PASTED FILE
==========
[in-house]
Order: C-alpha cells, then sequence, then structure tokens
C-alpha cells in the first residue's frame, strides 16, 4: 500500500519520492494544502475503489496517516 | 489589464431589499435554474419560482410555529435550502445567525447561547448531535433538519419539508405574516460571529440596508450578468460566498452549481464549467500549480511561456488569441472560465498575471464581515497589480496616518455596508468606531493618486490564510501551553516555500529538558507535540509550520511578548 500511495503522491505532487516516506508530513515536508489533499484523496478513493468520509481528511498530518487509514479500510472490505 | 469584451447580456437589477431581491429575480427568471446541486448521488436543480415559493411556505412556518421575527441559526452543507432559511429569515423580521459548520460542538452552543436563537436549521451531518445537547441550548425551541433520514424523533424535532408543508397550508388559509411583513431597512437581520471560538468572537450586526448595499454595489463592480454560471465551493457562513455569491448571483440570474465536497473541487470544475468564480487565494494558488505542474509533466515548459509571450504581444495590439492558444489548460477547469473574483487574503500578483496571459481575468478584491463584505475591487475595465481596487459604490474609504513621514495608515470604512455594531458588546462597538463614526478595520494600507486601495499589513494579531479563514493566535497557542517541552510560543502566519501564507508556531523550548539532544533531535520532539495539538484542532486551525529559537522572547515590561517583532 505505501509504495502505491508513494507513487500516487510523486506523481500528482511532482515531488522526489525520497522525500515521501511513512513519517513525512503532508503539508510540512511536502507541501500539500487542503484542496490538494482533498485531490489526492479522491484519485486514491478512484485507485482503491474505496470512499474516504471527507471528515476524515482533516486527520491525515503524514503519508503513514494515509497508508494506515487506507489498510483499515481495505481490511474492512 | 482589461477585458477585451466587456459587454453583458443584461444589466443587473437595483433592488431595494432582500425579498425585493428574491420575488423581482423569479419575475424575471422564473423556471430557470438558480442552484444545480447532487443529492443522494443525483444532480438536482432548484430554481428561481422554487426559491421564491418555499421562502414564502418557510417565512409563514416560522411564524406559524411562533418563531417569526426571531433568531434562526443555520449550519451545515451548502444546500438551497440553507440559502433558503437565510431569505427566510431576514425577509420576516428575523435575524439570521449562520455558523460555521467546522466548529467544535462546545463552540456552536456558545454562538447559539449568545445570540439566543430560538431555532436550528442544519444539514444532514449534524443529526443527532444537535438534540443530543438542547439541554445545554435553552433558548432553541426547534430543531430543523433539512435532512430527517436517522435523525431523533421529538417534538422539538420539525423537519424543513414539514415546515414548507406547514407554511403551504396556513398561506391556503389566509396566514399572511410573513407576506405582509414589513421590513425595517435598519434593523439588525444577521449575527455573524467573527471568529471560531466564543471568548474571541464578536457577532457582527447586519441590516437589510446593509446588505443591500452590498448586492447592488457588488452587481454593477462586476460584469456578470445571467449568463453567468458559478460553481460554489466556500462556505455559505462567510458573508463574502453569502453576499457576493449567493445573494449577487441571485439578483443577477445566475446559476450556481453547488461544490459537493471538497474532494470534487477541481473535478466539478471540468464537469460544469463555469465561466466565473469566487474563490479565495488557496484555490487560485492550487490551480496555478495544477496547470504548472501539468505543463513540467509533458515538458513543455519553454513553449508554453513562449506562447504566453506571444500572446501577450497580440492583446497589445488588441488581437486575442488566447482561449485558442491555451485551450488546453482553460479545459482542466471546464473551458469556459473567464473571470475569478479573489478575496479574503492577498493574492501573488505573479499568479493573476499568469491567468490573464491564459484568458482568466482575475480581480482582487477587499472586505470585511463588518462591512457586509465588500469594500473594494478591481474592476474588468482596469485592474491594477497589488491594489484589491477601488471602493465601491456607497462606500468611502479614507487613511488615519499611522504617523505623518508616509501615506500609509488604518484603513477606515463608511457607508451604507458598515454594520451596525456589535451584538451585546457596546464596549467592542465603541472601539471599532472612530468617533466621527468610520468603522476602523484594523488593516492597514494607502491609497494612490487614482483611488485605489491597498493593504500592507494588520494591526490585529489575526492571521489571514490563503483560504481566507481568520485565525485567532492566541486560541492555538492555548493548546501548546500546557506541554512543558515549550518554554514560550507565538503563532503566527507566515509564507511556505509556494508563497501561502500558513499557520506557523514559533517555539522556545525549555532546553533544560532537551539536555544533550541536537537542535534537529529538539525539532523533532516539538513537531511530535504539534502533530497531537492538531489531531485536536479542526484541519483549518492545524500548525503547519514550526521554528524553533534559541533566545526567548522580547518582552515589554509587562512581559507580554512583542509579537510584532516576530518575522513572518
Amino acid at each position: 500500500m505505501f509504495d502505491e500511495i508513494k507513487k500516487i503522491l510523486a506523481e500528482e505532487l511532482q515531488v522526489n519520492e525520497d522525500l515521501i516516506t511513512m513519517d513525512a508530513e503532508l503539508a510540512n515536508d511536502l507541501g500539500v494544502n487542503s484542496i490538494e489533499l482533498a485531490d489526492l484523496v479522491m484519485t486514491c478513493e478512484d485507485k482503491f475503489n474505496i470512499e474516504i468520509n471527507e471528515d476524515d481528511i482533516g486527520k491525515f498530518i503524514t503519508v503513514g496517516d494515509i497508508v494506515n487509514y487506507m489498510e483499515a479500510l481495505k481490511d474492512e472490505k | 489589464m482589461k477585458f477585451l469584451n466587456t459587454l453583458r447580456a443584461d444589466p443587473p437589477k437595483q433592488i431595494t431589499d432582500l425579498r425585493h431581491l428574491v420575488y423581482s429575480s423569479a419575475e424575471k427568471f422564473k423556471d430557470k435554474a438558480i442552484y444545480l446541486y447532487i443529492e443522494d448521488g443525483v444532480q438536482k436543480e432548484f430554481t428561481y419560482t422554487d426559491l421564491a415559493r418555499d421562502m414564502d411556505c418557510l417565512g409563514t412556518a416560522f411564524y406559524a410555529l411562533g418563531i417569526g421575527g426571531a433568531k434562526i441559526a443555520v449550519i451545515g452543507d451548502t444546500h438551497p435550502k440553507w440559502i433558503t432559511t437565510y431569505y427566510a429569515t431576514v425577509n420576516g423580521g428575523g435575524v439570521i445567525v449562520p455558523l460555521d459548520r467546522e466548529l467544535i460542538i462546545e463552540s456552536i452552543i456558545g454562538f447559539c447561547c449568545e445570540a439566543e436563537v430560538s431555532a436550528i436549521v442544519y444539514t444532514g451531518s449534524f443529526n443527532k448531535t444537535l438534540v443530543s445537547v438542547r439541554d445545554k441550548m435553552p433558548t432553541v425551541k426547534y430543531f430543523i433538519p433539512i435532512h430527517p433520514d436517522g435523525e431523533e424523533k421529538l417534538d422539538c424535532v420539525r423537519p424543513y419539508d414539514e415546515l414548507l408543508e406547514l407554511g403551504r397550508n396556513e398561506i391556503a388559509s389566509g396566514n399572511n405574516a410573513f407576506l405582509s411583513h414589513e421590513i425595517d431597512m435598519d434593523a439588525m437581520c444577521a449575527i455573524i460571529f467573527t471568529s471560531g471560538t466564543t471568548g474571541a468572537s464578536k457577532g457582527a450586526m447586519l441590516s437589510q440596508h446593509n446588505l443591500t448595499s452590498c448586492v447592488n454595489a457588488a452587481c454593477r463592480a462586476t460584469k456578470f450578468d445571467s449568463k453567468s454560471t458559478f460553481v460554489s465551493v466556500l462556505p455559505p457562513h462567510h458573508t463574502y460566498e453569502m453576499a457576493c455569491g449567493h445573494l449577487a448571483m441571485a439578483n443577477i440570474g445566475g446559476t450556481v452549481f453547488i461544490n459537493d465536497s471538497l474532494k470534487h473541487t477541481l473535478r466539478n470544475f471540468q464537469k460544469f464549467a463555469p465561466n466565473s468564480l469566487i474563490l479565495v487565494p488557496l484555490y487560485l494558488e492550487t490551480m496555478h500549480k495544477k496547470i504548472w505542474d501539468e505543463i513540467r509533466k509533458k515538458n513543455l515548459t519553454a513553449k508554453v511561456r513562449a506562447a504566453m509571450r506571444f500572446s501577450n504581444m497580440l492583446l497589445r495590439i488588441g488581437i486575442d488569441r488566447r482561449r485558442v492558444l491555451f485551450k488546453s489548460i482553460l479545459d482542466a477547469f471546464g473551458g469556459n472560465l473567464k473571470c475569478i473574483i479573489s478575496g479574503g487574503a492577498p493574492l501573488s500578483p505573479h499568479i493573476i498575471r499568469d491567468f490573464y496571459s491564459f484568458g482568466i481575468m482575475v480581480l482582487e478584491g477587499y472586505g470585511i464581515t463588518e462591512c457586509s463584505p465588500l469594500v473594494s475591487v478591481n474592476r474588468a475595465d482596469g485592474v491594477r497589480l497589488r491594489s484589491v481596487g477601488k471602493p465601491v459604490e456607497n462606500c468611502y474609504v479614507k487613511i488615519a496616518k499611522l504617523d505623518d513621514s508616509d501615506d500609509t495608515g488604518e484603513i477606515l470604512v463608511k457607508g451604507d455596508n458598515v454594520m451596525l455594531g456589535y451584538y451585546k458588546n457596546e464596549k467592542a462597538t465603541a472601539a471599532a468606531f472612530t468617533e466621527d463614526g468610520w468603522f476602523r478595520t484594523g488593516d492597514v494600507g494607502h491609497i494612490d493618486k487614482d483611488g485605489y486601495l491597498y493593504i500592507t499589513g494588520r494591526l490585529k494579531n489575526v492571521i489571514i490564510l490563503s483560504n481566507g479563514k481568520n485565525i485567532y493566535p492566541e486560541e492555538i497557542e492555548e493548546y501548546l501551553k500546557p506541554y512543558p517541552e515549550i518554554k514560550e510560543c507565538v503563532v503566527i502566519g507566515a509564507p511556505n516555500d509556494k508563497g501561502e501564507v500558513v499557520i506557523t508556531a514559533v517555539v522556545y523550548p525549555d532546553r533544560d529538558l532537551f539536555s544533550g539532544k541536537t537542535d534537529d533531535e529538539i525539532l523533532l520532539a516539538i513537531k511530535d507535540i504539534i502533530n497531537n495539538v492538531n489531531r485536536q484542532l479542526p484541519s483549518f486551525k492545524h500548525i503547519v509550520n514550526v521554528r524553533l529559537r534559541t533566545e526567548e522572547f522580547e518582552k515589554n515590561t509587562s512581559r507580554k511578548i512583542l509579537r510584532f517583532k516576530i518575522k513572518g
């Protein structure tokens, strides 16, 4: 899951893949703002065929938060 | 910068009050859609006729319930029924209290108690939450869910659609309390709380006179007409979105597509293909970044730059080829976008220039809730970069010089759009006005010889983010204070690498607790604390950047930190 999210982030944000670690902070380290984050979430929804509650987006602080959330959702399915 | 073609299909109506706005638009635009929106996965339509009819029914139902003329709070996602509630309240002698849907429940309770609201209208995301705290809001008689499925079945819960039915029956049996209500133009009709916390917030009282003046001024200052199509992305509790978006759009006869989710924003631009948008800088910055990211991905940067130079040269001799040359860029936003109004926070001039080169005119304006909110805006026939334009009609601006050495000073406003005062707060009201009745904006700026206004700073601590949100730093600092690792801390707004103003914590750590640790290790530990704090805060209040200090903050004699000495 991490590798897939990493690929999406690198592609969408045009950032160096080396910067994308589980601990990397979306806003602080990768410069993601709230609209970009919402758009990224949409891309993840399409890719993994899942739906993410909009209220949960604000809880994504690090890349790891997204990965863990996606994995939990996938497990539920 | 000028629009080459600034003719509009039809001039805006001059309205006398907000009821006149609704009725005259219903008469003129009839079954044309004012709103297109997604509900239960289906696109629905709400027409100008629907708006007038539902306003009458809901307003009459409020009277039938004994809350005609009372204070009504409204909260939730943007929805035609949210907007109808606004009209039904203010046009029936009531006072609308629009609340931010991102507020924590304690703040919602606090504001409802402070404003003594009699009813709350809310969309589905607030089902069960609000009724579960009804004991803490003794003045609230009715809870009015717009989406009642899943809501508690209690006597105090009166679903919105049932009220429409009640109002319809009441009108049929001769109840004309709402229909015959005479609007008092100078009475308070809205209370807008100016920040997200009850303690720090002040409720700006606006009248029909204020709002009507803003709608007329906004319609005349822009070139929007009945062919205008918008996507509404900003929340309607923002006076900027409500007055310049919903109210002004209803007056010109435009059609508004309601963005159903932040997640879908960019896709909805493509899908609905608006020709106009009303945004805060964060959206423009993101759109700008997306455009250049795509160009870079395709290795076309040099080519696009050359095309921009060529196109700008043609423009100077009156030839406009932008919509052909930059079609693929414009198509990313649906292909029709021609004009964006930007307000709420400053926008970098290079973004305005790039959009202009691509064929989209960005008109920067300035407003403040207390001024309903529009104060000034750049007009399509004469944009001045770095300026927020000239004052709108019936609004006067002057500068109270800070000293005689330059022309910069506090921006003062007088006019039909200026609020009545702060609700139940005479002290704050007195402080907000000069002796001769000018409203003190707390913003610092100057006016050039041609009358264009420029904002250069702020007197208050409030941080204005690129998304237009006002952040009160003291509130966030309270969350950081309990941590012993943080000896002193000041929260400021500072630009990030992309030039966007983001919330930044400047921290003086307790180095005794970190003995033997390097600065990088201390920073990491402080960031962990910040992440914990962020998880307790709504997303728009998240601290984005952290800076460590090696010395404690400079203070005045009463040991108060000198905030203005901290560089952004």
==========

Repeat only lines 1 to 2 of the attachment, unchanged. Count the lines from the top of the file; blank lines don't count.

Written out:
[in-house]
Order: C-alpha cells, then sequence, then structure tokens